Producers in the Tar-Pamlico River basin in North Carolina are entering a new era. Under a new set of rules, agriculture as a whole in the basin must reduce nitrogen losses 30 percent by Sept. 1, 2006.
Phosphorus loading will also be examined, but policies are not currently in place. The rules call for no net increase in phosphorus loading based on 1991 levels. With a few exceptions, all producers in the river basin must register.
Currently, local agricultural leaders, officials with Soil and Water Conservation Districts, Cooperative Extension Service, USDA-Natural Resources Conservation Service, and North Carolina Department of Agriculture and Community Services are holding meetings, setting up Local Advisory Committees, and registering growers in the state's fourth largest river basin.
The Tar-Pamlico River starts in eastern Person County, runs through Oxford, Louisburg, Rocky Mount, Tarboro, Greenville and Washington. The area has a population of 370,000 people. Some 700,000 acres of cropland fall within the river basin.
For a number of years, the adoption of nutrient-reducing best management practices was voluntary in the river basin, says Steve Coffey with the North Carolina Division of Water and Soil Conservation. The Environmental Management Commission designated the entire Tar-Pamlico River basin as nutrient sensitive waters in 1989.
In 1998, the EMC determined that agriculture hadn't made significant progress in nutrient reduction and started a rule-making process to reduce nutrient levels and put best management practices into place.
Coffey says producers in the area have less than five years to implement BMPs on their farms that will collectively reduce nitrogen losses by 30 percent. The BMPs would likely include, cover crops, conservation-tillage for corn in the Piedmont, filter strips, nutrient management plans, water control structures and riparian buffers, among others. Phosphorus BMPs may be established as the result of the work of a Technical Advisory Committee, according to the rules. Upon establishment, growers would have four years to complete phosphorus BMPs that result in no net increase of phosphorus loading based on 1991 levels.
Local Advisory Committees, made up of representatives from Soil and Water Conservation Districts, USDA-Natural Resources and Conservation Service, North Carolina Department of Agriculture and Community Services, Cooperative Extension Service and at least five and up to 10 farmers who reside in the specific watershed, will develop local strategies, Coffey says. Two meetings are scheduled to provide important information on the rules and registration procedure to Local Advisory Committees: March 25 at the USDA Service Center in Washington and March 27 at the Nash Agricultural Center in Nashville. Meetings start at 7:30 p.m. on both nights.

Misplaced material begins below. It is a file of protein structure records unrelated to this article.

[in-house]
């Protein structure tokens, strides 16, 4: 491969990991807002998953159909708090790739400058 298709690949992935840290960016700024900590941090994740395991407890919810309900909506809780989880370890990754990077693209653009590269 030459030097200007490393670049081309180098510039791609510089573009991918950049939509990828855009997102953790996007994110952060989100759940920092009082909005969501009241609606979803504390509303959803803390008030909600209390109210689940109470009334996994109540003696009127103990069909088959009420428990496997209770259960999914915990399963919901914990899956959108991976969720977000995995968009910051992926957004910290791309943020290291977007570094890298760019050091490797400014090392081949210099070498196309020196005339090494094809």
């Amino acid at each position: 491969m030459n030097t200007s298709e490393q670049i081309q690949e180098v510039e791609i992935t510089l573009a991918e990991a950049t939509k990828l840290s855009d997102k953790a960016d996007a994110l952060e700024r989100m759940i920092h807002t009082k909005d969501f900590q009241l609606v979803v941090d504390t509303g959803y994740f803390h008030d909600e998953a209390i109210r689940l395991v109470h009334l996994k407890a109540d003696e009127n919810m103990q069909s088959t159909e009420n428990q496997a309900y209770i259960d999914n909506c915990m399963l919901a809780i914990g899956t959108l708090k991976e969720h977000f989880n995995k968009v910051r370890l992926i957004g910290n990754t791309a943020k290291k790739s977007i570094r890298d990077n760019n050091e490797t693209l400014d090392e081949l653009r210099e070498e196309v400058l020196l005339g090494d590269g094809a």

The pasture industry is leading the development of a point system and pasture BMPs. A pasture point system will be used to account for the effectiveness of the pasture BMPs since little scientific data seems to be available on the impact of pasture operations and the effectiveness of nutrient reducing BMPs. The Soil and Water Conservation Commission has the opportunity to approve a point system and initial set of BMPs by September. The goal is to complete a manual of pasture BMPs developed by the livestock industry.
“At this point, we're just getting started,” Coffey says. “The purpose of grower registration is to inform them of the rules and the availability of technical and cost-share assistance. Growers will fill out a simple form and submit it to their Local Advisory Committee. The forms are to be kept in the county and should not be sent to Raleigh. The Local Advisory Committee will use the forms to identify active growers, their type of operation and the amount of land they farm.
“The advantage of doing it this way is all the farmers in each of the 16 counties of the Tar-Pamlico river basin will be able to work collectively to achieve their reduction,” Coffey says. Practices installed since 1991 will be counted in calculating the nutrient reduction, as well as in determining what additional steps are needed to get producers into compliance with the new rules.
“Farmers on the Local Advisory committees have a key role in helping us do the outreach so that all growers in the counties will know about the rule and where they can get help,” Coffey says.
The deadline for compliance with the 30-percent nitrogen reduction is Sept. 1, 2006. “If agriculture doesn't make significant progress or specific counties don't make significant progress in nutrient reduction then farmers in those counties would be required to implement standard BMPs and that would take flexibility away from them.”